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kelli217 last won the day on December 29 2020

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  1. The former case, while possible, is far less likely than the latter cases. The architecture was virtually identical between the 1000 and the 2000; the major differences were the Kickstart being stored in ROM on the 2000 and in a special protected RAM area on the 1000, and the Extra Half-Brite mode not being available on all 1000s.
  2. I can't speak for YazWho but if I had to guess I'd say something like changing the palette directly, or else shifting all the sprite foreground colors by a fixed offset, considering the default palette has gradients built into it after color 31. I don't remember if a raster interrupt is possible on the version of the emulator used here on the site, but some of the bigger brains here have pointed out ways to simulate one with careful timing and cycle counting.
  3. I'd love an X8. Even in the version that exists now.
  4. I wouldn't say 'simply' either — the Hi-Toro Amiga/Lorraine dev team made the early Daphne video output unit out of wire-wrapped TTL logic, but there were several boards, and it was prone to failure, as were the Agnus and Portia units that were similarly built. And that Daphne had — let's say, "comparable" video output to VERA. So yes, it can be done. But it definitely isn't as simple as throwing together a few discrete components, unless all you want is the equivalent of a PET display. And that is not what our gracious host wants. If he did, he'd be satisfied to leave things to The Future Was 8-Bit and their Mini PET kit.
  5. This recent discussion has raised a question in my head: How much would it cost to turn the VHDL for VERA into custom-fabricated fixed silicon?
  6. You're in luck. Facebook has been down for at least three hours today.
  7. It’s based on the RCA 1802, and nothing else but RAM, ROM, and TTL chips but will support full 4K HDMI graphics and custom multichannel multitimbral analog sound. The circuit board design is all being done with rubylith, since PNGs didn’t exist until the 1990s. And it doesn’t use EPROMs, it uses a totally blank ROM that is programmed electronically. I can’t be bothered to take the time to explain these seemingly impossible technical features, arbitrary decisions, and contradictions because I have to keep spending my time explaining how little time I have. Nor can I explain anything more about the system; I can only refer you to a link I once posted to a video about how rubylith circuit board design works. If you ask me about anything else regarding the system, I will simply assume you are asking about the board layout anyway. (delete if inappropriate)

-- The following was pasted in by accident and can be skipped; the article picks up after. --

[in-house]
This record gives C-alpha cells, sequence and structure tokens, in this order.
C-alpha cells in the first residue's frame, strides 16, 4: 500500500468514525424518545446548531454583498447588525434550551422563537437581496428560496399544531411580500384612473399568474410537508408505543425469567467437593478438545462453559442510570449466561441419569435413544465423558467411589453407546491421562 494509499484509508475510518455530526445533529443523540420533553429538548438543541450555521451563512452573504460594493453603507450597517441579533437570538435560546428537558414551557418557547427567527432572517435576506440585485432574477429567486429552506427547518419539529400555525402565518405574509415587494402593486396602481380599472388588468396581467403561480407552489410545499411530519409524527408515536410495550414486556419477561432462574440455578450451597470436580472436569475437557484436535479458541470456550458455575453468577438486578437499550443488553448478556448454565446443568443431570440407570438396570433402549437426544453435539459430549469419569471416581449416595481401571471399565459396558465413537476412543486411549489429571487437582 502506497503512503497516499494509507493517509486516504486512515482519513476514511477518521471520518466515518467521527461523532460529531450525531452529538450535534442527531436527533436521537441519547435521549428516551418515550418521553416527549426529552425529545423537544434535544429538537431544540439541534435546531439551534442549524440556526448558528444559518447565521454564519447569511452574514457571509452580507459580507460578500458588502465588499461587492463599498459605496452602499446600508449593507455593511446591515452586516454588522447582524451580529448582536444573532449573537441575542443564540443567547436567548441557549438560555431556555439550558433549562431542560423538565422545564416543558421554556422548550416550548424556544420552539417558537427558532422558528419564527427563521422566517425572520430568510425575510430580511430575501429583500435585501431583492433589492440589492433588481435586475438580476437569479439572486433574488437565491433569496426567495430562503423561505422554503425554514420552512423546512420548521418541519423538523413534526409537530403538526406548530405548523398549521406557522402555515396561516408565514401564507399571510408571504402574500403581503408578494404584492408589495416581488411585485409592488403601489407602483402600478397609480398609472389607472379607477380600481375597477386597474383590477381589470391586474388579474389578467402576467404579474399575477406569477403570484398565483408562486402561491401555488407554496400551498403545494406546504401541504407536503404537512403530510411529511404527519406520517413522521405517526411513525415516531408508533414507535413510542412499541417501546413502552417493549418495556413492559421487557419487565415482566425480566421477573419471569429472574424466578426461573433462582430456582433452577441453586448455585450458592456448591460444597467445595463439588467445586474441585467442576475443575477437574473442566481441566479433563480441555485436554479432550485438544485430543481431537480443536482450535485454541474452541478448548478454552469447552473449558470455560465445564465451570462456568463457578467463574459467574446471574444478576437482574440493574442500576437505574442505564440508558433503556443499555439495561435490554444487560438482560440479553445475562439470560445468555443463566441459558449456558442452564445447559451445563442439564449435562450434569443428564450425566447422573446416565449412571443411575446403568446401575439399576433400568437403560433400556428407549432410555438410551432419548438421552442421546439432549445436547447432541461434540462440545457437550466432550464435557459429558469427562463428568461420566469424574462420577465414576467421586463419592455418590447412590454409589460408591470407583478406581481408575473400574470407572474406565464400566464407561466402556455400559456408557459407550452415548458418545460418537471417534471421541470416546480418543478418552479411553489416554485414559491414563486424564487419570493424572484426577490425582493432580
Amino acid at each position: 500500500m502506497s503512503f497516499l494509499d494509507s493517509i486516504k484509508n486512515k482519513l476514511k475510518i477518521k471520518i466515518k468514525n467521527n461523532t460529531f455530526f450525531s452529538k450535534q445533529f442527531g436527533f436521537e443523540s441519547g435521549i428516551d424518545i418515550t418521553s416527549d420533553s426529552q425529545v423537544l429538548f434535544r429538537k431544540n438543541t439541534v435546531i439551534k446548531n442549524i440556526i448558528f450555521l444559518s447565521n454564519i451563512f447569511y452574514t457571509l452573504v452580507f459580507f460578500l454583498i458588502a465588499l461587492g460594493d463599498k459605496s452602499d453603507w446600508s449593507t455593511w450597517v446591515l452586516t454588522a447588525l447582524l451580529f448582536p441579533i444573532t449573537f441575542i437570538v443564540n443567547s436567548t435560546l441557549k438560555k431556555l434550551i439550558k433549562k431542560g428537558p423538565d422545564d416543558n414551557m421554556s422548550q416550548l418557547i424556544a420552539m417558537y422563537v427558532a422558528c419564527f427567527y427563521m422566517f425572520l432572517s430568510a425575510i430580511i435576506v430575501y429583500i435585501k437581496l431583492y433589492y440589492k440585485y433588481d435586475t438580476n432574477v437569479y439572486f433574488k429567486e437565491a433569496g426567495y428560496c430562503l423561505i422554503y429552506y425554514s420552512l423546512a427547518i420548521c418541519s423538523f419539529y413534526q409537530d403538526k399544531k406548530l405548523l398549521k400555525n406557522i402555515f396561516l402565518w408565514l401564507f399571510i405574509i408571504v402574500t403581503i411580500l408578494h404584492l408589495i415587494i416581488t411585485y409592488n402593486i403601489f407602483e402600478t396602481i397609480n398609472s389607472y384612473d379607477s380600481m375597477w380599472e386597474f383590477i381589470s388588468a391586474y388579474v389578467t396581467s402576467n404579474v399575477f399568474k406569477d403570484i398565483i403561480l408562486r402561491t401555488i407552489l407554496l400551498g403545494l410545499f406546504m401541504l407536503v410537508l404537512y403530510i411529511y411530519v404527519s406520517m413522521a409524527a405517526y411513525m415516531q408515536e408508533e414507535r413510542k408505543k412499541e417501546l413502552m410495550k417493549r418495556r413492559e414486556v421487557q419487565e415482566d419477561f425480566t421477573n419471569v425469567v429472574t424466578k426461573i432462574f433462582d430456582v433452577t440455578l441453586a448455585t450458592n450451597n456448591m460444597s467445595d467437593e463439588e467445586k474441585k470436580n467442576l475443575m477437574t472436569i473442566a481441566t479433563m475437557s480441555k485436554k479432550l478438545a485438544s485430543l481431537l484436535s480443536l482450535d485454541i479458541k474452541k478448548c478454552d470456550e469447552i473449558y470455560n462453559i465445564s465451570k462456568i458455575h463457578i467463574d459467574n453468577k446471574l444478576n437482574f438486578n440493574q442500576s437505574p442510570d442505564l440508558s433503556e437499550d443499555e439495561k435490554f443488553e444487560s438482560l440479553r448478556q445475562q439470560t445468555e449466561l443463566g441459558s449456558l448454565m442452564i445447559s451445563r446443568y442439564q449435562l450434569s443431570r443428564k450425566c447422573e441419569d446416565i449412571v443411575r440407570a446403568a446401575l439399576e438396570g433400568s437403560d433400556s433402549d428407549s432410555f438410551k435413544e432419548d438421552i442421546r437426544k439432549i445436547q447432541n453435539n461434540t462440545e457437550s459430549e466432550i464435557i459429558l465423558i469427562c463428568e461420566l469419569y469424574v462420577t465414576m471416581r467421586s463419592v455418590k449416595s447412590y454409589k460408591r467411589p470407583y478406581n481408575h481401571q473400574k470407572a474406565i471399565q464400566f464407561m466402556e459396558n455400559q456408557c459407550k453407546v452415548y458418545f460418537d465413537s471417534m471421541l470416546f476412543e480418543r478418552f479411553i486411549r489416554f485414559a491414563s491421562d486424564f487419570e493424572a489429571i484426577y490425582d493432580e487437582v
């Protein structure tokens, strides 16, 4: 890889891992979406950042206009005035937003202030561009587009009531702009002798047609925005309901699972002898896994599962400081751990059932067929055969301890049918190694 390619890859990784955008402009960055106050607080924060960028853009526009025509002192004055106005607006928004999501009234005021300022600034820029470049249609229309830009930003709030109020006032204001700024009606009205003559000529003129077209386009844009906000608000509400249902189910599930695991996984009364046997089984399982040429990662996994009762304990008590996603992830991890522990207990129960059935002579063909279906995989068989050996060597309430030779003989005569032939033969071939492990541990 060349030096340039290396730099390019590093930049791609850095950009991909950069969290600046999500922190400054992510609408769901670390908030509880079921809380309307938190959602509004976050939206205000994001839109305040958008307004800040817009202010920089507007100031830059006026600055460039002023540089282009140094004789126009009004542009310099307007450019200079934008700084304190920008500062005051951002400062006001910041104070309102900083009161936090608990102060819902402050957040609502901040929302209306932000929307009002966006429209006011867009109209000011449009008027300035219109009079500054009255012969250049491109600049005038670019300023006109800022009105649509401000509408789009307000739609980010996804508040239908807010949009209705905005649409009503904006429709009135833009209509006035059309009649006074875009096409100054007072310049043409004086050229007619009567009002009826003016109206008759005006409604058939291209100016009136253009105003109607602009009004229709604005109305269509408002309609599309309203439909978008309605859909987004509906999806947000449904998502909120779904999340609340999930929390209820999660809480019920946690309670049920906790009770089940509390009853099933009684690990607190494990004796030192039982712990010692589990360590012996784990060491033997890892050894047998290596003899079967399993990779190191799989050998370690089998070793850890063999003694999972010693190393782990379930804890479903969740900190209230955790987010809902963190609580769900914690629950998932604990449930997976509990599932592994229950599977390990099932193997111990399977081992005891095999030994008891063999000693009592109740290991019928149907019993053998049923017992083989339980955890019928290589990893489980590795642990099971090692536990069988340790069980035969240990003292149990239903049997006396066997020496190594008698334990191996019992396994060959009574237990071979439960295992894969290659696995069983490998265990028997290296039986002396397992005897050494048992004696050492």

8. I have a Model III case and a page-white VGA monitor of the right dimensions to fit in it. They’ve been sitting around the house for the better part of two decades and I still haven’t done anything with them.
  9. There are a couple or three types of cars that can just about be fully replicated with third-party replacement parts. The Ford Model T, the Willys Jeep, and the VW Beetle come to mind. Everything else, though? There’ll be something crucial that is only existent in the original vehicle.
  10. I think the idea of having every machine being a 128D is a good one. That means that it would already have 64K of VRAM. Maybe give it a stereo SID. But otherwise I'd leave it alone. Instead I'd be thinking about the next evolution, and not the C65/C64DX. Or at least I wouldn't call it that. Maybe the "Commodore 256." It would be in the same form factor as the 128D, but with a 3.5" floppy drive (it would still have an IEC port to hook up older drives). I would want a video chip that is some sort of weird three-way hybrid between VIC-II, VDC, and TED. High resolution up to 640×400 and up to 121 colors, with 256K of VRAM so that the tradeoff between colors and resolution wasn't so onerous. I would expand the SID chip to eight voices, with each voice having the ability to be panned left or right, and adding an 8-bit sample generator with a max sample rate the same as the horizontal scan rate (15625 Hz for PAL and 15750 Hz for NTSC). In keeping with its name, it would come standard with 256K of RAM as well, with a hatch allowing access to a slot where the user could insert an extra RAM module that would fit entirely inside the case, available in sizes up to 4MB. The CPU would be able to access all of this RAM concurrently, and then some, because it would be a 65C816. Eventually as RAM became cheaper the modules might eventually reach sizes up to 16MB. It would have compatibility modes for the 64 and the 128, but in a nod to the rest of the world, it would also have an ASCII mode. It might even have a hybrid mode where the character codes from 32 through 128 would be their ASCII equivalents but everything else would remain as their PETSCII definitions. It would also have a Centronics-compatible parallel port and a serial port that used proper RS-232 voltages. Lastly, it would have a reasonable cursor key layout, probably something like the Amiga 1000's instead of ↕↔ or ⬅⬆⬇➡.
  11. The audience being targeted is not just us old farts who remember all these old details, but the newbies who are just getting into the scene and don't know that TRS-80s say CLS to clear the screen while Apple IIs say HOME and Commodore 64s say PRINT CHR$(147).
  12. Gyruss's arrangement of "Toccata," by Sky, based on J. S. Bach's Toccata and Fugue in D Minor, BWV 565...
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